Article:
The body becomes unhinged from its gravitational pull, and even the mind to body connection becomes loosened. At times we feel as if floating in a vast open space, somewhere beyond earth itself.”
(London Yodeller/Nida Home Doherty/May 12 2016)
The 116 kilometer drive over the flat yet calming stretch of highway from London to Sarnia, passing through the long streaming line of light greys and browns of the early spring landscape, only serves to make the experience of viewing Gary Spearin’s exhibition, OO, currently showing at the Judith and Norman Alix Gallery, even more impactful.
When positioned in the middle of the exhibition room, which was restructured for Spearin’s work, we are immersed in the vivid landscapes of six large (7 ft. x 14 ft.) acrylic paintings. Individually and collectively, the paintings immediately create a sense of groundlessness, replaced instead by moments of detached levitation. The body becomes unhinged from its gravitational pull, and even the mind to body connection becomes loosened. At times we feel as if floating in a vast open space, somewhere beyond earth itself.
Drifting in and out of consciousness and feelings of solidity, in each painting we connect with two large orbital spheres, which create their own dynamics against the vast landscape beyond, and in turn, impact our perceptions and relationship to the landscape. A dream-like awareness floods the brain, and we pass into the warped time of other-worldliness, other atmospheres. As we move from painting to painting, diverse emotions sweep over us, spanning feelings from the domestic and comfortable to the apocalyptic and nightmarish. From within such deep and dramatic emotion, a narrative emerges.
We are immediately drawn to the painting entitled Quiet Illusion. As with all the paintings in this exhibition, the two large orbital balls that float between us and the vast landscape are rendered in strong contrasting colours. In this painting, the two circular forms, painted in deep blues and purples, cling to the top of the picture plane. Looped bands woven firmly around the spheres, appearing to hold them together, also create a sense of stability. The pastel colours in the background have a calming effect. The evenly dabbed and fanned-out pattern effect of the brush strokes that cover the spheres and the background further this tranquility. We long to stay here in this vast undisturbed quiet. The patterned edges of all the paintings, but in this picture more than the others, create a carpet-like frame, and the bold spheres appear not unlike a skein of yarn that has quietly fallen upon the living-room carpet.
As we move on to Orbital Signal, something unsettling seems to be happening. The balls have expanded and shifted position, and are now detached from their settling place. A light from some unknown source illuminates them, which, in turn, brightens areas of the background. The bands have become loosened somewhat, and the pastel colours of the atmosphere behind the orbits are of hotter reds and oranges. The swirling effect of the brush strokes raises the pulse. The orbital spheres now appear to be pulling against each other as they separate. We move on to Orbital Rodeo. The background has become tumultuous with aggravated and zigzag brush strokes and murky colours. The bands, painted in unnatural fluorescent green, are resting precariously on the surface of the orbiting forms. The forms themselves are painted in jagged brushstrokes and vivid contrasting colours, further reflecting an atmosphere in extreme upheaval, with threatening masses of movement and areas of ominous darkness. The heart beats faster now and there is a sense of things out of control.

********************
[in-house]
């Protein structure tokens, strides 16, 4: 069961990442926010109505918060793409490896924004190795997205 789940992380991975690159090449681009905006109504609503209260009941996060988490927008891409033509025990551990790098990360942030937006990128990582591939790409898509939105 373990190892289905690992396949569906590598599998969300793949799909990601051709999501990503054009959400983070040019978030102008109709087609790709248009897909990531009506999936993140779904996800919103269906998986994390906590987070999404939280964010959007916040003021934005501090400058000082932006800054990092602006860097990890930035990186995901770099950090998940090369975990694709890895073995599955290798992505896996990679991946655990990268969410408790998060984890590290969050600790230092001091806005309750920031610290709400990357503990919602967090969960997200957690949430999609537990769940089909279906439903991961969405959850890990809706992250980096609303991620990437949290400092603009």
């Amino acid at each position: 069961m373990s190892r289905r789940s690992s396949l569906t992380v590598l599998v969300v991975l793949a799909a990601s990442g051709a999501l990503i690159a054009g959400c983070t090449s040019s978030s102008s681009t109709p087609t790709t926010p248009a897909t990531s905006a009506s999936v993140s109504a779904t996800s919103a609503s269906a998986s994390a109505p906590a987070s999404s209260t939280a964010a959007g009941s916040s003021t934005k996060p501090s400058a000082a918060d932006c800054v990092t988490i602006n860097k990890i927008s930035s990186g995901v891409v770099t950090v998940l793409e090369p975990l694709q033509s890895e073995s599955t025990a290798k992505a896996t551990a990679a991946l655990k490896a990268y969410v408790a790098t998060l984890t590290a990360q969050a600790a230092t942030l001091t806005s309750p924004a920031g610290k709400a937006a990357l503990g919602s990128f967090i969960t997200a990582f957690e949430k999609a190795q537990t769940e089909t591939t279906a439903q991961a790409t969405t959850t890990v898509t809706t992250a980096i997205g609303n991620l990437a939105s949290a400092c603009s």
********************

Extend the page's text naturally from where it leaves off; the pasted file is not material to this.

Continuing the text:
In Shadows Shadow, the bands still hold the spheres together but one of the spheres has become larger than the other, and each of the spheres is deeply marked by a dark crater. The landscape background has become darkness in this painting, and light radiates from the larger sphere. Seemingly powerful and mysterious forces are at work, as the atmosphere is poised to move in an undetermined destructive direction.
An electrified, textured surface of jagged lines dance across the entire surface of the background in Mirror, Mirror. The lines of light stand pronounced against contrasting areas of darkness. A larva-like effect of thick paint streaked with mainly bright oranges and yellows covers the surface of one sphere and a hot red covers the other, diminishing the strength of the now singular band left binding the two spheres. The breath draws deeply and a great sense of despair enters.
Finally, we are pulled towards the atmospheric landscape painting entitled, Breathe Breathe. Our view is as if looking down on a massive landscape from a god-like perspective. In this work the orbits are becoming swallowed up in a thick, swirling, gaseous, red colour that appears to be emanating from a turbulent and blazing landscape background. The bands around the spheres are dissolving into the brilliance of the heat radiating from within the balls themselves. It’s all we can do to catch a breath against the heat of the melting orbits. A sense of panic surfaces, as a hellish, fiery painting starts to engulf us.
The drive home is one of thoughtful meditation, while passing through a landscape of green and brown fields and patches of yellow dandelions, with quiet, elevated appreciation.
Gary Spearin OO Paintings continues to July 10, 2016
Judith & Norman Alix Art Gallery
147 Lochiel St., Sarnia, ON
(519) 336-8127 https://www.jnaag.ca/
Original Article: http://londonyodeller.ca/london/exoplanetary-visions/